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Japanese tea takes a bow

Update: June, 19/2014 - 09:38
Howit's done: Yoko Kasai from the Urasenke Chado Circle in Ha Noi demonstrates Chando, the Way of Tea, at the Japanese Embassy in Ha Noi. — VNS Photo Khanh Chi

by Nguyen Khanh Chi

Chado is the art of serving powdered tea, but it is not just about drinking tea. It's the culture of hospitality, considering guests, the season, time and place and the occasion.

The four principals of Chado:

Wa (Harmony): to get along well with each other, to live in harmony with nature

Kei (Respect): to respect each other, everybody is considered as equal in a tea-room

Sei (Purity): to be pure, physical cleanliness and purification of the spirit/one's inner self

Jaku (Tranquillity): to acquire calm and peaceful state of mind after having prepared oneself to deal with all eventualities.

Michiko Tarumi, leader of the Urasenke Chado Circle in Ha Noi

The two young Viet-namese slowly re-ceive tea bowls from their Japanese host, bow to each other and then raise the bowls in a gesture of respect to the host. Before taking a sip of the green powdered tea, they rotate the bowl to avoid drinking from the front, and then clean the rim of the bowl.

The procedure is repeated until all guests have taken their tea in a purpose-built room decorated with screens and a large umbrella printed with Japanese patterns.

Seated at the front close to the host, the girls practice the role of main guests during a demonstration of the Japanese tea ceremony, or Chado, in Ha Noi. The event is hosted by a group of eight Japanese women who call themselves the Urasenke Chado Circle in Ha Noi.

Urasenke is the name of one of the main schools of tea ceremony in Japan. Chado has been translated as "Tea Ceremony" in English, but actually it literally means "The Way of Tea".

"We teach Chado to Vietnamese in Japanese once a month. We hope some of them will become a core member of our group because we expats are always moving," said Chiharu Iseri, a doctor of sociology who is in charge of the group's public relations.

"In HCM City, there is a Urasenke Chado society with Vietnamese who learned Chado in the old Japanese royal capital of Kyoto. We are dreaming of such a future [in Ha Noi]," said Chiharu, her eyes filled with hope.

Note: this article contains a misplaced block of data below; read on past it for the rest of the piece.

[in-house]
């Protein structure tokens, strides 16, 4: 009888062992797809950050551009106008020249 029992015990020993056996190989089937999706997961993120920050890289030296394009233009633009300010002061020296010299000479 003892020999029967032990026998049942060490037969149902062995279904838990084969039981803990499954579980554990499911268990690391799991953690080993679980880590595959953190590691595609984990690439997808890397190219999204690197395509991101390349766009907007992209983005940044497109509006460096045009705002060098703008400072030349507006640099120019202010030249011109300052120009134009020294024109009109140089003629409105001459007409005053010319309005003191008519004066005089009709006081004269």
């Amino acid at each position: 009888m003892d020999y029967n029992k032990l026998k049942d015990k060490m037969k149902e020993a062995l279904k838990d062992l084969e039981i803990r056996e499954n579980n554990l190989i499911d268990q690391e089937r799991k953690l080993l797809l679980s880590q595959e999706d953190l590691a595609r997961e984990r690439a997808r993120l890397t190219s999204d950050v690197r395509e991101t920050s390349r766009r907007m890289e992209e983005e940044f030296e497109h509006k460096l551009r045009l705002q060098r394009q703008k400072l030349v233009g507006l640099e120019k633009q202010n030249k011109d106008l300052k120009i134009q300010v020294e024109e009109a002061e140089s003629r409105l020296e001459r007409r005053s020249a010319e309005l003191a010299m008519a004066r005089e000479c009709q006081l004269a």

Chiharu gave up practising Chado months after she arrived in the capital because she did not bring enough utensils to make a cup of Japanese-style tea. However, things changed when she met a Japanese teacher, Soko Gohbara.

"I remember when I entered the teacher's apartment for the first time. It was quite amazing to see the room was filled with her adaptations of Vietnamese ceramics to the ancient Japanese custom," Chiharu recalled.

"I enjoyed the way she did things and learned that the most important thing is to practice."

They started practising Chado in Ha Noi in April, 2012. At first there were only three members of the Urasenke Chado circle. They practised it in Soko's living room because there was no Japanese tea-room in Ha Noi then.

"After a while, the Japanese Embassy asked us to do a lecture and demonstration for Vietnamese teaching or studying Japanese. We thought it was a good idea as it was the 40th anniversary of diplomatic relations between Viet Nam and Japan. We wanted to deepen our relationship through Chado," said Chiharu, a part-time lecturer at universities in Japan.

Since then, the group has given lectures and demonstrations on Chado to Vietnamese and Japanese four times a year at the embassy. Its members also teach Chado to Vietnamese in Japanese once a month at the Japan Foundation in Ha Noi. They also practice themselves every Tuesday.

"The most important fact in Chado is to keep practising in order to gain spiritual insight, not just learning procedures and techniques," said the group's leader Michiko Tarumi when asked how long it would take a person to master the techniques.

"Of course, every learner has to study the knowledge and techniques behind the custom, but we don't regard these as the goal.

"Since we think it is The Way, we keep practising it to improve ourselves as long we as live."

According to Chiharu, a leader is selected by the members according to her experience and possession of a tea making certificate. A person who has the highest certificate becomes leader of a group. The Urasenke school in Japan sets seven steps for a beginner to graduate to teacher.

Though she has practised Chado three times a month for eight years while she was in Tokyo, it was still not enough for her to complete her certificate.

"I did not have time to join many tea ceremonies. Normally it takes 10 years to know the techniques. Nobody could say ‘Now I master the Chado' as it is an endless learning," said Chiharu.

Enjoy and you can learn the essence of Japanese culture. — VNS





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